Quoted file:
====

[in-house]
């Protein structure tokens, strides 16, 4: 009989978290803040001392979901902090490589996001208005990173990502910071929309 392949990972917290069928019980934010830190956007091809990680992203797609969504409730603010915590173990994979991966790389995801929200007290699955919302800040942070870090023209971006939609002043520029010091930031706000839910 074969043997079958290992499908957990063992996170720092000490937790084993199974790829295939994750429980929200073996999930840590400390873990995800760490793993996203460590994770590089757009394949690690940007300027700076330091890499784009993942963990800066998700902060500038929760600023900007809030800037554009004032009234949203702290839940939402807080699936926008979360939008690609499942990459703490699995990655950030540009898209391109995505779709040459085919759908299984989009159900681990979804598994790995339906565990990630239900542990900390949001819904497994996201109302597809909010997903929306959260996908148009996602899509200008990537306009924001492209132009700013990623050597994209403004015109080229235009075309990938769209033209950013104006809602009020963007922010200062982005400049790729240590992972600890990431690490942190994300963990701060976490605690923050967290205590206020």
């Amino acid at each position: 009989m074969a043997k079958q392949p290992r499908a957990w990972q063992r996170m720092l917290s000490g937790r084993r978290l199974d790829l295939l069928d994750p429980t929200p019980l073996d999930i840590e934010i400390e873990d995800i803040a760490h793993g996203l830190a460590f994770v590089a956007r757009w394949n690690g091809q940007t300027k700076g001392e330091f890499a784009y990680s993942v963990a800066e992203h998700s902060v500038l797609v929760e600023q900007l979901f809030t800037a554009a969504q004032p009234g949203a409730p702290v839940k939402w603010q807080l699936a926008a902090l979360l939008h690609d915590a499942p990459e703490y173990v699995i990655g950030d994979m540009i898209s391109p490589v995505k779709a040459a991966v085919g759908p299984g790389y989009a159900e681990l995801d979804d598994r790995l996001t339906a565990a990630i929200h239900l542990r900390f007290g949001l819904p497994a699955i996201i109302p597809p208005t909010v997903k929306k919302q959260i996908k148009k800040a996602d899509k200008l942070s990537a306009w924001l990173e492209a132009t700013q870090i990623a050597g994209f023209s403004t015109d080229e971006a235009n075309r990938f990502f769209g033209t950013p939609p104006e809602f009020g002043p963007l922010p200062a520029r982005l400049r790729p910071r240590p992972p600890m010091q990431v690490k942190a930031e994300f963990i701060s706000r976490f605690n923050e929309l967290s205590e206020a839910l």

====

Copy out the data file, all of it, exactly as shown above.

[in-house]
């Protein structure tokens, strides 16, 4: 009989978290803040001392979901902090490589996001208005990173990502910071929309 392949990972917290069928019980934010830190956007091809990680992203797609969504409730603010915590173990994979991966790389995801929200007290699955919302800040942070870090023209971006939609002043520029010091930031706000839910 074969043997079958290992499908957990063992996170720092000490937790084993199974790829295939994750429980929200073996999930840590400390873990995800760490793993996203460590994770590089757009394949690690940007300027700076330091890499784009993942963990800066998700902060500038929760600023900007809030800037554009004032009234949203702290839940939402807080699936926008979360939008690609499942990459703490699995990655950030540009898209391109995505779709040459085919759908299984989009159900681990979804598994790995339906565990990630239900542990900390949001819904497994996201109302597809909010997903929306959260996908148009996602899509200008990537306009924001492209132009700013990623050597994209403004015109080229235009075309990938769209033209950013104006809602009020963007922010200062982005400049790729240590992972600890990431690490942190994300963990701060976490605690923050967290205590206020």
């Amino acid at each position: 009989m074969a043997k079958q392949p290992r499908a957990w990972q063992r996170m720092l917290s000490g937790r084993r978290l199974d790829l295939l069928d994750p429980t929200p019980l073996d999930i840590e934010i400390e873990d995800i803040a760490h793993g996203l830190a460590f994770v590089a956007r757009w394949n690690g091809q940007t300027k700076g001392e330091f890499a784009y990680s993942v963990a800066e992203h998700s902060v500038l797609v929760e600023q900007l979901f809030t800037a554009a969504q004032p009234g949203a409730p702290v839940k939402w603010q807080l699936a926008a902090l979360l939008h690609d915590a499942p990459e703490y173990v699995i990655g950030d994979m540009i898209s391109p490589v995505k779709a040459a991966v085919g759908p299984g790389y989009a159900e681990l995801d979804d598994r790995l996001t339906a565990a990630i929200h239900l542990r900390f007290g949001l819904p497994a699955i996201i109302p597809p208005t909010v997903k929306k919302q959260i996908k148009k800040a996602d899509k200008l942070s990537a306009w924001l990173e492209a132009t700013q870090i990623a050597g994209f023209s403004t015109d080229e971006a235009n075309r990938f990502f769209g033209t950013p939609p104006e809602f009020g002043p963007l922010p200062a520029r982005l400049r790729p910071r240590p992972p600890m010091q990431v690490k942190a930031e994300f963990i701060s706000r976490f605690n923050e929309l967290s205590e206020a839910l």